Medical problems – Most major towns have a hospital or clinic. These places are fine to use for minor problems, for example if you need stitches. They are excellent for things like Malaria tests – the equipment is sterile and you get the result in 15 minutes – Unlike in South Africa, where it can take up to 12 hours!
Medical Evacuation Insurance is HIGHLY RECOMMENDED. If you do not already have a policy covering the area of Mozambique, please contact Travelinsure Travel Insurance / 0861 467873 - www.travelinsure.co.za
This policy does NOT cover your actual medical bills, however it does cover the evacuation by plane or helicopter with a doctor and paramedic on board from the closest airstrip to your destination to a hospital of your choice in South Africa. A small price to pay in the event that anything should happen to you while visiting Mozambique! TAKE CARE, ENJOY YOUR TRIP – LIFE’S A JOURNEY, ENJOY THE RIDE.
WHAT TO BRING
DOCUMENTS & FORMALITIES
Driver’s licence & ID Books – VERY IMPORTANT
Passport must be vaild for 06 months after return
- No Visa is required for SA passport holders
Vehicle Registration papers
2 x Red Triangles
Registration papers for trailers.
- Shorts, T-shirts, Sarongs, Summer dresses etc - the dress code in Mozambique is very relaxed.
Sandals and shoes. Long sleeved shirts and long pants (light) for the evenings (it is important to cover most of your body for protection against mosquitoes - including wearing socks and shoes).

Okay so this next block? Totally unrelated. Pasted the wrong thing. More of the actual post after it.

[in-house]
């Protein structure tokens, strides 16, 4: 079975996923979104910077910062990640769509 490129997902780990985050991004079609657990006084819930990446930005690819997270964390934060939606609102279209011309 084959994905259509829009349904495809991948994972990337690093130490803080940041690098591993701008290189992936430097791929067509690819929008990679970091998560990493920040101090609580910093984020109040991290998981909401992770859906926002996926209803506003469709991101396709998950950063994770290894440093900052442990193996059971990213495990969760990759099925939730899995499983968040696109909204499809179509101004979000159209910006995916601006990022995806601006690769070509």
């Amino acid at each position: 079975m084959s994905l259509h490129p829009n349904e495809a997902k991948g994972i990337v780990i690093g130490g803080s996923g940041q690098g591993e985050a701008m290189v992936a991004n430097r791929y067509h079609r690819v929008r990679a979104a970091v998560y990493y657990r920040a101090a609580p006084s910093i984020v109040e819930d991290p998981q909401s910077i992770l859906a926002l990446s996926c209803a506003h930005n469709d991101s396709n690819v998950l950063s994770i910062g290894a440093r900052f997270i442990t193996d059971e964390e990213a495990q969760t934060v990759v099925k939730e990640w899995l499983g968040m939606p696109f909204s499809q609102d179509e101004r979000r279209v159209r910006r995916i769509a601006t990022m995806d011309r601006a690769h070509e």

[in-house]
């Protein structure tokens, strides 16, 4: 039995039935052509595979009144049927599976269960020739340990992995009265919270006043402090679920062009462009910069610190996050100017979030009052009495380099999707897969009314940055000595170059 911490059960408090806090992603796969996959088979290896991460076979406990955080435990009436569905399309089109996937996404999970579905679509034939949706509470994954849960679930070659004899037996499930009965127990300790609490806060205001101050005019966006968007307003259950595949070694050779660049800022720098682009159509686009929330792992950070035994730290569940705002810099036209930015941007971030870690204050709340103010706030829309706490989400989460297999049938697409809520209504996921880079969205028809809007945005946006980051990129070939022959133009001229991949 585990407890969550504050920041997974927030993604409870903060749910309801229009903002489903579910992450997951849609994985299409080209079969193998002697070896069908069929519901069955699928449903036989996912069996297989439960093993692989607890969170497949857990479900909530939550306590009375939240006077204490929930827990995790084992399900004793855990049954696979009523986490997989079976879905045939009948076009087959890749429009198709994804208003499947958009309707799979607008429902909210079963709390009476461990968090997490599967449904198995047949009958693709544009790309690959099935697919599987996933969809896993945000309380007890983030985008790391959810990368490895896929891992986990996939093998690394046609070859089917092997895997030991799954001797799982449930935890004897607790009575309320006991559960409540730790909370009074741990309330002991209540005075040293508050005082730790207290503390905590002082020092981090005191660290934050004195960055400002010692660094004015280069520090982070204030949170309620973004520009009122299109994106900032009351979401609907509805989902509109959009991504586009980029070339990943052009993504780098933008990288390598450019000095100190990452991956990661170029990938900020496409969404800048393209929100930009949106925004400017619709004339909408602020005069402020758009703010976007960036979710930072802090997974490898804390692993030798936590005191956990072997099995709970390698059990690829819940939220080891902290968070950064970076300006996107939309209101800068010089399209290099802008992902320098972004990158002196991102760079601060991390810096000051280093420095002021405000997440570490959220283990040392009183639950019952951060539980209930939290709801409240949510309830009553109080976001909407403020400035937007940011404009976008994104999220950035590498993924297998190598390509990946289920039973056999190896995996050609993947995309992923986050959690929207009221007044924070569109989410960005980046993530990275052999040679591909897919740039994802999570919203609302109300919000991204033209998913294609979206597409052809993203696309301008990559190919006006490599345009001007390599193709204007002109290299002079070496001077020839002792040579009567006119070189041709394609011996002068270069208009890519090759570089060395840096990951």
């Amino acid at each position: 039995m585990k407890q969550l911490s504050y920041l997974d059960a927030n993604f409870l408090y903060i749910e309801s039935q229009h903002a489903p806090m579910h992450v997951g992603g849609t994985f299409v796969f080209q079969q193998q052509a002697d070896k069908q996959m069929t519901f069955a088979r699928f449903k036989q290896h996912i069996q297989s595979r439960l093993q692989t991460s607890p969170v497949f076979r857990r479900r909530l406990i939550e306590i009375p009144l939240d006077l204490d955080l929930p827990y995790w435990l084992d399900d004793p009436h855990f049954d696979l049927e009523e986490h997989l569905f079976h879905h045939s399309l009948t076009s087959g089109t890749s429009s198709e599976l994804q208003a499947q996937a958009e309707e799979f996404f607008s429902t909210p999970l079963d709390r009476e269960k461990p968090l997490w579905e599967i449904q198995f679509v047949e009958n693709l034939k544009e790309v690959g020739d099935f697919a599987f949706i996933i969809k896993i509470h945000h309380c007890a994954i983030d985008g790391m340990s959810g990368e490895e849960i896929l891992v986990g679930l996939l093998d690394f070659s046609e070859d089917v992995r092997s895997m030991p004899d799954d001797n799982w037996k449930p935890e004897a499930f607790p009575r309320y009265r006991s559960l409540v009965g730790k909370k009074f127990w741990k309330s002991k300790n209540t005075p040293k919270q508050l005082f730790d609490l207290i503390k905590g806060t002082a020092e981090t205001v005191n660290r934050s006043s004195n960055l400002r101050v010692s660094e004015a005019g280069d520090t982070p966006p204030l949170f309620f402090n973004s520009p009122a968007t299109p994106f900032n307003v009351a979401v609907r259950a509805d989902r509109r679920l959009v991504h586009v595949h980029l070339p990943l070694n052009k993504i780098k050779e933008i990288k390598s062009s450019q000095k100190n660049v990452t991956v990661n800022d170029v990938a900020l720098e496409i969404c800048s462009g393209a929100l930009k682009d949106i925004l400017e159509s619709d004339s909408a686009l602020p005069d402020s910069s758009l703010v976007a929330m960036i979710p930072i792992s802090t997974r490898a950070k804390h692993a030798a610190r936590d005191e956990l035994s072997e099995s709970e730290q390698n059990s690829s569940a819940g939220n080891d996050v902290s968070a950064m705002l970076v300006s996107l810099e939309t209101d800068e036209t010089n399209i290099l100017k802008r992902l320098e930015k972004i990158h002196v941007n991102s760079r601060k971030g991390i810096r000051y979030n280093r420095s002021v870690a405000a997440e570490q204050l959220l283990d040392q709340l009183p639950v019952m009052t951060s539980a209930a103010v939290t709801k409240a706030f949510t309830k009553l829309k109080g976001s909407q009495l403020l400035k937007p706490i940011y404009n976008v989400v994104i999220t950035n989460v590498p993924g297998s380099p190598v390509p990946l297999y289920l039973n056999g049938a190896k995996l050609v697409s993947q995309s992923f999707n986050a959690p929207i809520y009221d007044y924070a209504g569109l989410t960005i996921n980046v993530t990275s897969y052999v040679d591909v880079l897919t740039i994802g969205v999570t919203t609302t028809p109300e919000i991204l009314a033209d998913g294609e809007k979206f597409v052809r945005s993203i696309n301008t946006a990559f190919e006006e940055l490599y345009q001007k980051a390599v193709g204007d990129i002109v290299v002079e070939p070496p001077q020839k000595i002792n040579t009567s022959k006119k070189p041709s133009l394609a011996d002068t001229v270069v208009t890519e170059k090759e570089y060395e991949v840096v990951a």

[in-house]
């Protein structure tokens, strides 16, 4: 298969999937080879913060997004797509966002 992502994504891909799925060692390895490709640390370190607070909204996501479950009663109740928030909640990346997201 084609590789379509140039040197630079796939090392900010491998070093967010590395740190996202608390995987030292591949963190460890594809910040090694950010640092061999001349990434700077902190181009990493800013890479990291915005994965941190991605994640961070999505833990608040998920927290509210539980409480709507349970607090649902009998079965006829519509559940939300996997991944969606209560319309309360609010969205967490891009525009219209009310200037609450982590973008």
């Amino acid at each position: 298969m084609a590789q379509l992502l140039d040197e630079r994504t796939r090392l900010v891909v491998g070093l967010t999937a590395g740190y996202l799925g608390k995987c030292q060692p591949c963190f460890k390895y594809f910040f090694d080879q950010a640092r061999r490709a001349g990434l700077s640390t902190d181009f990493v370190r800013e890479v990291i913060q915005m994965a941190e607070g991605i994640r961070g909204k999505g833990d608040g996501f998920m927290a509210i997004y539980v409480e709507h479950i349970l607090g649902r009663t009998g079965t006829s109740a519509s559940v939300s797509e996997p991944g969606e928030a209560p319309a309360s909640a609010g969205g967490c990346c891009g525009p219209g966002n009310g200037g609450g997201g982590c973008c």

- Hat and sunglasses.
- Swimming costume and towel.
- Light jacket / Sweatshirt - the evenings can occasionally be slightly chilly.
- Mosquito repellent (Tabard, Peaceful Sleep, citronella etc.)
- Mosquito coils to burn in your chalet or tent
- Malaria precautions
- Torch & candles (citronella candles are good for the mozzies too!)
- Snorkel, mask and fins if you have – most places that have a scuba operation offer these for hire
- Camera and film
- Small medical kit with basic items - Hydrogen peroxide is very effective for insect bites and scratches. Also an ointment for insect bites and other basic supplies
- Lavender Oil and pure alcohol to disinfect wounds or scratches
- For campers - a gazebo makes a great shaded area for you to cook and eat under - it also helps to have a piece of shade cloth for the ground, as many of the campsites can be sandy
- Drinking water – Water is expensive to buy in Mozambique and we advise you not to drink the tap water.
- Bring extra fruit juice (sodas are available at all shops & markets but fruit juice is scarce)
- Your favourite South African wines
- Salty cracks & dips / chips and other snack food
WHAT CAN I BUY IN MOZAMBIQUE?
- Just about anything…
- There is a lovely fresh market in Inhambane, which sells a selection of fresh fruits & salads and fish (veggies are hard to find).
- Fresh Portuguese bread – baked daily…Yummy!
- Pasta, Rice, spices, butter, sunflower oil etc.
- Spirits of all sorts & sodas
- All sorts of beer (South African & Mozambican)
- Craft Market: Great grass mats to use on the beach, hats, salad bowls etc. etc.